updated 12:32 pm EDT, Wed September 25, 2013
Riots associated with fuel subsidies
The government of Sudan has reportedly cut off access to Internet service, as protesters continue to riot in the capital city Khartoum. Internet intelligence firm Renesys confirms that the country has been essentially disconnected from the Internet, observing a partial interruption around 10:00am UTC and a near total disconnection before 1pm UTC, according to a Washington Post report.
The country is said to have experienced large outages in the past due to technical problems, however the extent of the latest interruption has been viewed as evidence of government intervention. The government was accused of cutting off service earlier this year in preparation for a large protest.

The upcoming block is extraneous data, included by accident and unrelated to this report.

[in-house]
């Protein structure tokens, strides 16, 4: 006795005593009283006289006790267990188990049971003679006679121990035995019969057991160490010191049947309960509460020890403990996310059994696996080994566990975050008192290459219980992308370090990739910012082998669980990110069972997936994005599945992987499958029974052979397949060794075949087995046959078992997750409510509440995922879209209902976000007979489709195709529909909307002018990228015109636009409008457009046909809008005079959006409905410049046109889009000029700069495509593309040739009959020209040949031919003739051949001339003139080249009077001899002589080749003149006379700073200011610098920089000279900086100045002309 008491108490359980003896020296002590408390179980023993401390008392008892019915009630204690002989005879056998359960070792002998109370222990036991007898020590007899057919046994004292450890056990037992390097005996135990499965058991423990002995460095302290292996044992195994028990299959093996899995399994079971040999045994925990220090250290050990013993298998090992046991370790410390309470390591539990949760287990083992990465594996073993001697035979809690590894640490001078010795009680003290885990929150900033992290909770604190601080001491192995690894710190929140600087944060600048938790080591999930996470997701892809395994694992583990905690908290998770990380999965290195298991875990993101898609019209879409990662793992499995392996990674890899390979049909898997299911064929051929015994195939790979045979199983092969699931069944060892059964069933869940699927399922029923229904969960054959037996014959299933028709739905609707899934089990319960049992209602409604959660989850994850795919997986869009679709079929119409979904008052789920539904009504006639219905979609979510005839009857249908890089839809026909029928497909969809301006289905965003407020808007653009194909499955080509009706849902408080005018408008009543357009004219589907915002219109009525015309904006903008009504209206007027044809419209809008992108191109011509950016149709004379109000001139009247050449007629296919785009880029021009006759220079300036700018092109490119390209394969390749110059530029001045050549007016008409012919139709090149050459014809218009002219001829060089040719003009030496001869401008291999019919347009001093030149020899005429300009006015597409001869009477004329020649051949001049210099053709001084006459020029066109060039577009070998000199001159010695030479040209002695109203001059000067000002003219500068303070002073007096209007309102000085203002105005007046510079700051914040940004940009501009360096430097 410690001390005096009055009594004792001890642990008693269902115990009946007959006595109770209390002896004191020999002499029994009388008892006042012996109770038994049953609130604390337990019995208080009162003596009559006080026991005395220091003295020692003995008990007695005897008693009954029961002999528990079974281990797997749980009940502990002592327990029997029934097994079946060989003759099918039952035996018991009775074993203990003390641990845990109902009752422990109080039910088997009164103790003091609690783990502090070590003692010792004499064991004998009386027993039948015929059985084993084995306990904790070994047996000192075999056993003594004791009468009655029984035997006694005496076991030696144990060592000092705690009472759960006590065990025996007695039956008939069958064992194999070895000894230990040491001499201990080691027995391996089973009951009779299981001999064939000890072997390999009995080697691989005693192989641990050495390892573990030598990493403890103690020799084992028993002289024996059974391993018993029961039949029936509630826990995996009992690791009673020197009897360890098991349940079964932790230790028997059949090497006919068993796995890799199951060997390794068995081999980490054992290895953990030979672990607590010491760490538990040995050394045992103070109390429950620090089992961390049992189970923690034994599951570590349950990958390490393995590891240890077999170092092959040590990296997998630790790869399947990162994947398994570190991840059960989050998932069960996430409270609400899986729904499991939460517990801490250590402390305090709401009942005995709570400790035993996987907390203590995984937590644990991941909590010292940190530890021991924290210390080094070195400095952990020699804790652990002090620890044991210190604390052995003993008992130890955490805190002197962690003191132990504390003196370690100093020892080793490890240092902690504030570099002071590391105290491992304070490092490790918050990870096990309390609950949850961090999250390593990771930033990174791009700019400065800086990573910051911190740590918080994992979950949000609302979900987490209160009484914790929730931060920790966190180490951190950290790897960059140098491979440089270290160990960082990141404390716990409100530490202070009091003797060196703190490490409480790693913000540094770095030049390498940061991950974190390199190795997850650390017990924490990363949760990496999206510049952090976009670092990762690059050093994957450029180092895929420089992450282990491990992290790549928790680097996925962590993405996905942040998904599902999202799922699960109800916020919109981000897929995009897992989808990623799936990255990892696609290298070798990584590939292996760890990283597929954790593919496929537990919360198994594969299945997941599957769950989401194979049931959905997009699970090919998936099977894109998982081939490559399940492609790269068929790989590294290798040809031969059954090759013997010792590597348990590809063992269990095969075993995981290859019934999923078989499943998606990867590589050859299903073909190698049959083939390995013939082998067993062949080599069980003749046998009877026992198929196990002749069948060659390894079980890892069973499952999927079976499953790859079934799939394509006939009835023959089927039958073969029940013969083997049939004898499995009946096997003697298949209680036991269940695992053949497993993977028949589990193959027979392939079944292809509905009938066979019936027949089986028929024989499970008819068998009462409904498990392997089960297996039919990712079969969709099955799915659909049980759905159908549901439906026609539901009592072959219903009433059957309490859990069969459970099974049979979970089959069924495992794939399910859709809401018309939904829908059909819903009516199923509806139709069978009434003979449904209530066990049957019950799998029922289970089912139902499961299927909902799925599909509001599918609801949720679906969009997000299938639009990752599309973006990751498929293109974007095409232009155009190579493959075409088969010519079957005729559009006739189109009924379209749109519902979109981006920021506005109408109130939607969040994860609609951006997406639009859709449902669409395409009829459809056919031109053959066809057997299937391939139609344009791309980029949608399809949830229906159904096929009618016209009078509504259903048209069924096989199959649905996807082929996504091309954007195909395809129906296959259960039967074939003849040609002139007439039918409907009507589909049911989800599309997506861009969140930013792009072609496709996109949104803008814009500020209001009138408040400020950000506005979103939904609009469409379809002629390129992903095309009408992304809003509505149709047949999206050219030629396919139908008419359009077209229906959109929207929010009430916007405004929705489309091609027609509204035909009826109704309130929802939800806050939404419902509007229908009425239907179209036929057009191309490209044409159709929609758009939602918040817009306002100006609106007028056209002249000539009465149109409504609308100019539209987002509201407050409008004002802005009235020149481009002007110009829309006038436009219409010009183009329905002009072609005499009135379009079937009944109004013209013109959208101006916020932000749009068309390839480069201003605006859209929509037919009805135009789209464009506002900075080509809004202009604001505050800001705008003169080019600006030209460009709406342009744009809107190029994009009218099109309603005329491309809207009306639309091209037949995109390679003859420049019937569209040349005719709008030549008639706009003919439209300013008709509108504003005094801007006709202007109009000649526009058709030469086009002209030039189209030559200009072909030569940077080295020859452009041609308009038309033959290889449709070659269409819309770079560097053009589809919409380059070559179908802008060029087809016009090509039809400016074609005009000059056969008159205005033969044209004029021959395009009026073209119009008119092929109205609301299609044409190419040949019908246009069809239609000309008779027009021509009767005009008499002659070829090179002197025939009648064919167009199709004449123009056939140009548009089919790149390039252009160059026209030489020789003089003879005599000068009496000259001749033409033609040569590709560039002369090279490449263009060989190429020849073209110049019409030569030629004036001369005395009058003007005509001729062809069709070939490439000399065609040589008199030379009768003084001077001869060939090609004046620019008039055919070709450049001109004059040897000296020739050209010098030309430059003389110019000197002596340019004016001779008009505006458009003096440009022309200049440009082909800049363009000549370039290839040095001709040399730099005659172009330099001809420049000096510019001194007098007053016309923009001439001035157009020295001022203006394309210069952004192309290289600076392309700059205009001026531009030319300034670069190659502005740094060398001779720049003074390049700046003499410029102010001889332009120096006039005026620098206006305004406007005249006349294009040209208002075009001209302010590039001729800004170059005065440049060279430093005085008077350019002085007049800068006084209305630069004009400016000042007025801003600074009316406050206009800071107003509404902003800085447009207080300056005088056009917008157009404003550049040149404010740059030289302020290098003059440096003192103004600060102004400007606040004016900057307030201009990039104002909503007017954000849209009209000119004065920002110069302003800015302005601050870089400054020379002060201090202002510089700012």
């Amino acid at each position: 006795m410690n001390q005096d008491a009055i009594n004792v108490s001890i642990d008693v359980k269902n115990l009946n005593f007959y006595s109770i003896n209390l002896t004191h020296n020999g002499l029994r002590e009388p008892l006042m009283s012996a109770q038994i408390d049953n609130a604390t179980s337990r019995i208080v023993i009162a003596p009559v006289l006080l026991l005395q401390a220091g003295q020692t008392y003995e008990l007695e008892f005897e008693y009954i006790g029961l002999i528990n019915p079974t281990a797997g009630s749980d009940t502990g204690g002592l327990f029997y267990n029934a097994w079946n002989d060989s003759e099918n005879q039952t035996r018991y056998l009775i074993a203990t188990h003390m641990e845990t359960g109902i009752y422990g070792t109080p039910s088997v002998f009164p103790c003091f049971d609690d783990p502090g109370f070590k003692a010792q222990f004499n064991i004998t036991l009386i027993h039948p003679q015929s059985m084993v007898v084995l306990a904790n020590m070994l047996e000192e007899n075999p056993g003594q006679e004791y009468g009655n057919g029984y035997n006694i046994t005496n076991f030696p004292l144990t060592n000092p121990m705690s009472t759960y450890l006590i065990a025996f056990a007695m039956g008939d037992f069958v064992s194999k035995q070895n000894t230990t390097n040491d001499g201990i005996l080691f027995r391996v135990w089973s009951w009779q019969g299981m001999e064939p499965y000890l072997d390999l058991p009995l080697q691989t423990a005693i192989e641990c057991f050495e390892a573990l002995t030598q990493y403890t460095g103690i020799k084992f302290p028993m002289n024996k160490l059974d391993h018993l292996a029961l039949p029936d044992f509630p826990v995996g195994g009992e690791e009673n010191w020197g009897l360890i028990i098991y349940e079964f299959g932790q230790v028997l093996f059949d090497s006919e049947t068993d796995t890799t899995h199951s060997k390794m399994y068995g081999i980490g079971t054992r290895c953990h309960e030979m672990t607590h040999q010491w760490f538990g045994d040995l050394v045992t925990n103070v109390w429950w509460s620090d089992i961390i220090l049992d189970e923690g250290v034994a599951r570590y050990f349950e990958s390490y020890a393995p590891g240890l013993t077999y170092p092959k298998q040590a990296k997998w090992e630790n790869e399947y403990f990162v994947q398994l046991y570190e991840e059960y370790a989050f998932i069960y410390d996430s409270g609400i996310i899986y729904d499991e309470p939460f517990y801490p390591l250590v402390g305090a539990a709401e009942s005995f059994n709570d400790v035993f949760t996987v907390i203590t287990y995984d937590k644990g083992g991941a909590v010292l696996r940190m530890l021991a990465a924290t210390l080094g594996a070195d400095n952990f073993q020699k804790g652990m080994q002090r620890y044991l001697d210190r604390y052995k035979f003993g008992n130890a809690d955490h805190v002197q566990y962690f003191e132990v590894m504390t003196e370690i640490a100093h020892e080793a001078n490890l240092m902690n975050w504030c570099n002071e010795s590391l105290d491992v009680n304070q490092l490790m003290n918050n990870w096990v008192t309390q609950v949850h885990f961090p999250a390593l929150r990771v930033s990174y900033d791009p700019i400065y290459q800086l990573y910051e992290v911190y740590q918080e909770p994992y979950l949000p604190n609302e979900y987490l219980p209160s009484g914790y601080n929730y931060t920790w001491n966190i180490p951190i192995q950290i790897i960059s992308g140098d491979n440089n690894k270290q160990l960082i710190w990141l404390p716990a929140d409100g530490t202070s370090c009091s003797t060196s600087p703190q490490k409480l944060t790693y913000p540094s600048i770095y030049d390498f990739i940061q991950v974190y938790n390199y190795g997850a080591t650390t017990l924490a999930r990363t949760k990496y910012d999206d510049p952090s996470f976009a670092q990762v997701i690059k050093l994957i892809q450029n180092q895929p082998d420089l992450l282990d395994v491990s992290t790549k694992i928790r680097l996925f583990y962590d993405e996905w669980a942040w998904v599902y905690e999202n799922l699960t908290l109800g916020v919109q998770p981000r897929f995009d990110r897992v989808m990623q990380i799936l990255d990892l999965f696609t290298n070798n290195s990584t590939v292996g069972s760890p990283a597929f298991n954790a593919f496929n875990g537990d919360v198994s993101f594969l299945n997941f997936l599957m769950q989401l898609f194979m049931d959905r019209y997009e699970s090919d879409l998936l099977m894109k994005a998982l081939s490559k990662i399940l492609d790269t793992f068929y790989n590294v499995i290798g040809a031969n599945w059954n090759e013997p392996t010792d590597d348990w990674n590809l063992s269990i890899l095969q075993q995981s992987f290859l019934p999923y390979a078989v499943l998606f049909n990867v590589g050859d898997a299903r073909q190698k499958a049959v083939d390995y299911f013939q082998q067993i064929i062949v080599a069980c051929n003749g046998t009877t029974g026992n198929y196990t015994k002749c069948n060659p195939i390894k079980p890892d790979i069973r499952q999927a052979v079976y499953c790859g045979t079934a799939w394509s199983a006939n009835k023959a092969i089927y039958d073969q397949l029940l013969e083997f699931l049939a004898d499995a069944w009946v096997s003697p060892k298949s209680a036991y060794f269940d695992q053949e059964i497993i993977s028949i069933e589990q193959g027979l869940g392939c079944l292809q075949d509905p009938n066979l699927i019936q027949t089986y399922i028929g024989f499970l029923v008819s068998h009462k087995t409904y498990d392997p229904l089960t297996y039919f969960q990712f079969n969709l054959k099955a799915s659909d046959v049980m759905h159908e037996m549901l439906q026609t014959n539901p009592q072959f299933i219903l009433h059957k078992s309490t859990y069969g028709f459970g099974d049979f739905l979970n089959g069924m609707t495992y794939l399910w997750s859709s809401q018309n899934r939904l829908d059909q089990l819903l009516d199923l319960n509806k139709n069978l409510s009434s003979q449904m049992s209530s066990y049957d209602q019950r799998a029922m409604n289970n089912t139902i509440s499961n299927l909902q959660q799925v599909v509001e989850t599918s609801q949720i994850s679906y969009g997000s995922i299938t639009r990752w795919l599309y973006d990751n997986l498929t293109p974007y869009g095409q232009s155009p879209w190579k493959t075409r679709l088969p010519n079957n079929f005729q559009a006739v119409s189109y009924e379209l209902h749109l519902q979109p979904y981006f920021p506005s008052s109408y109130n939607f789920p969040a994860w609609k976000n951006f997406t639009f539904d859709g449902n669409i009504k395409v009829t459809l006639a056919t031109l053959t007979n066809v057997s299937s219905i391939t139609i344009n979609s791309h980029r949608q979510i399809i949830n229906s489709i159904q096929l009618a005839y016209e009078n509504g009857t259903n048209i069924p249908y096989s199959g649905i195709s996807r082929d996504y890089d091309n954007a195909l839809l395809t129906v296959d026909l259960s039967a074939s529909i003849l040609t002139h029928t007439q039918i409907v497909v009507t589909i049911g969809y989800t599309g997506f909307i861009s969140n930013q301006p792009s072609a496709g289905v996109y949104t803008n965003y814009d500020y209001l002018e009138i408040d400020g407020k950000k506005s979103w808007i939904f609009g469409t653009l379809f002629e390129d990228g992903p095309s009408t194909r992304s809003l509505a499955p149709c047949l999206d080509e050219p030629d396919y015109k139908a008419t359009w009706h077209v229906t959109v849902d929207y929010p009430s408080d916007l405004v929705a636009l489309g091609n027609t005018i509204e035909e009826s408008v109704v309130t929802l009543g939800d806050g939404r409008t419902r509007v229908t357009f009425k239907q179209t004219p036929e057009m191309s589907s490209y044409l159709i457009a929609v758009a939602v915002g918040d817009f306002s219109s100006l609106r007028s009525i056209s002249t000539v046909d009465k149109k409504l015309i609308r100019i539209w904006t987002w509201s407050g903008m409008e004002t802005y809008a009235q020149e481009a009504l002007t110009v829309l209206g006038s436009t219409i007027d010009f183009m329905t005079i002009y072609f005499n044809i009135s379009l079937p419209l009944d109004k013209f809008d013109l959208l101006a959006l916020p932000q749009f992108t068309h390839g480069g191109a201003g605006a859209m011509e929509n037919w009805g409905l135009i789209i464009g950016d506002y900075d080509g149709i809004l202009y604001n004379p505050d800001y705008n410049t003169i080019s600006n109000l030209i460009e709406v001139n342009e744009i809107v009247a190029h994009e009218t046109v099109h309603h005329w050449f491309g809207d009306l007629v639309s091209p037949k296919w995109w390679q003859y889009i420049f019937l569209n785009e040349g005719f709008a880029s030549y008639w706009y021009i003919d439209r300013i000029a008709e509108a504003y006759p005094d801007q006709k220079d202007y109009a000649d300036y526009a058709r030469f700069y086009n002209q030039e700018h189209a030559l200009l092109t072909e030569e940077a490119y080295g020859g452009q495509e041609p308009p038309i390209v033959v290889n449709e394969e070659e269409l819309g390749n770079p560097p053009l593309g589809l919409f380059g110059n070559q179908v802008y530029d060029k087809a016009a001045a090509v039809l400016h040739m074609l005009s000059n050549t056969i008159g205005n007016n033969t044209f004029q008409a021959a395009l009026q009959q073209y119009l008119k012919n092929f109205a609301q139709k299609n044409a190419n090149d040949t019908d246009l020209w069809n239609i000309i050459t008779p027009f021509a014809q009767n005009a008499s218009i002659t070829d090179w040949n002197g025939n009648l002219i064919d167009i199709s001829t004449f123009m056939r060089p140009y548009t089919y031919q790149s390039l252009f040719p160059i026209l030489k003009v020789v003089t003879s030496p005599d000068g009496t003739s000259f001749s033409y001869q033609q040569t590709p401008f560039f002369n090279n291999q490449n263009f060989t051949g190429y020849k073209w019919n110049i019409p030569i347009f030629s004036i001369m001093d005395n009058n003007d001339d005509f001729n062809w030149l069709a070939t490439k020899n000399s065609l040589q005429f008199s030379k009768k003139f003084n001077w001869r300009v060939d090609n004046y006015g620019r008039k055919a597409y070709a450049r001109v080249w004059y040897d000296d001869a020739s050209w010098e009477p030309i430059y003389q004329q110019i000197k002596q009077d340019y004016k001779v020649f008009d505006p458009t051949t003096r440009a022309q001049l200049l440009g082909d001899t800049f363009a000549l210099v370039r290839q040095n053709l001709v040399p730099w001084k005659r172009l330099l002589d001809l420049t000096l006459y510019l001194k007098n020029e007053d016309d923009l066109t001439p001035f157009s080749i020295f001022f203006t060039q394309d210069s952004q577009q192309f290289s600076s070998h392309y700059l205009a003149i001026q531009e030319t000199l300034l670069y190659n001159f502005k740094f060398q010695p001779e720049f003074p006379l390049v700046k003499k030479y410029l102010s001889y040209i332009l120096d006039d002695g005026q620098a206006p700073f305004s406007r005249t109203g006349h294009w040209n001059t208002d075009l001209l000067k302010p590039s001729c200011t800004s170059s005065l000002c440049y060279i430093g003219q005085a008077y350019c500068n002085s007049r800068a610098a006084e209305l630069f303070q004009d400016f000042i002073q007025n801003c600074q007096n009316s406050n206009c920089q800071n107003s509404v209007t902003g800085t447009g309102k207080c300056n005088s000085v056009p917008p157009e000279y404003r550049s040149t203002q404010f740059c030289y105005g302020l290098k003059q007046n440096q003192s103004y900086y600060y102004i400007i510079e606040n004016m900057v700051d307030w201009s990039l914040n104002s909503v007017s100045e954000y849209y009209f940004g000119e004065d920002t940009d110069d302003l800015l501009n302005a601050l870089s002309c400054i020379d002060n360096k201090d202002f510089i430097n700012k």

"If confirmed to be government-directed, this outage would be the largest government-directed Internet blackout since Egypt in January 2011," said Renesys' Doug Madory.
Police are reportedly firing tear gas into crowds of protestors, attempting to gain control of a situation that has already resulted in at least two deaths. The riots are said to have followed a decision by the government to halt fuel subsidies, a move that was encouraged by the International Monetary Fund (IMF) after oil-rich South Sudan split off into an independent state several years ago.
The Sudanese government has yet to confirm responsibility for the Internet outage.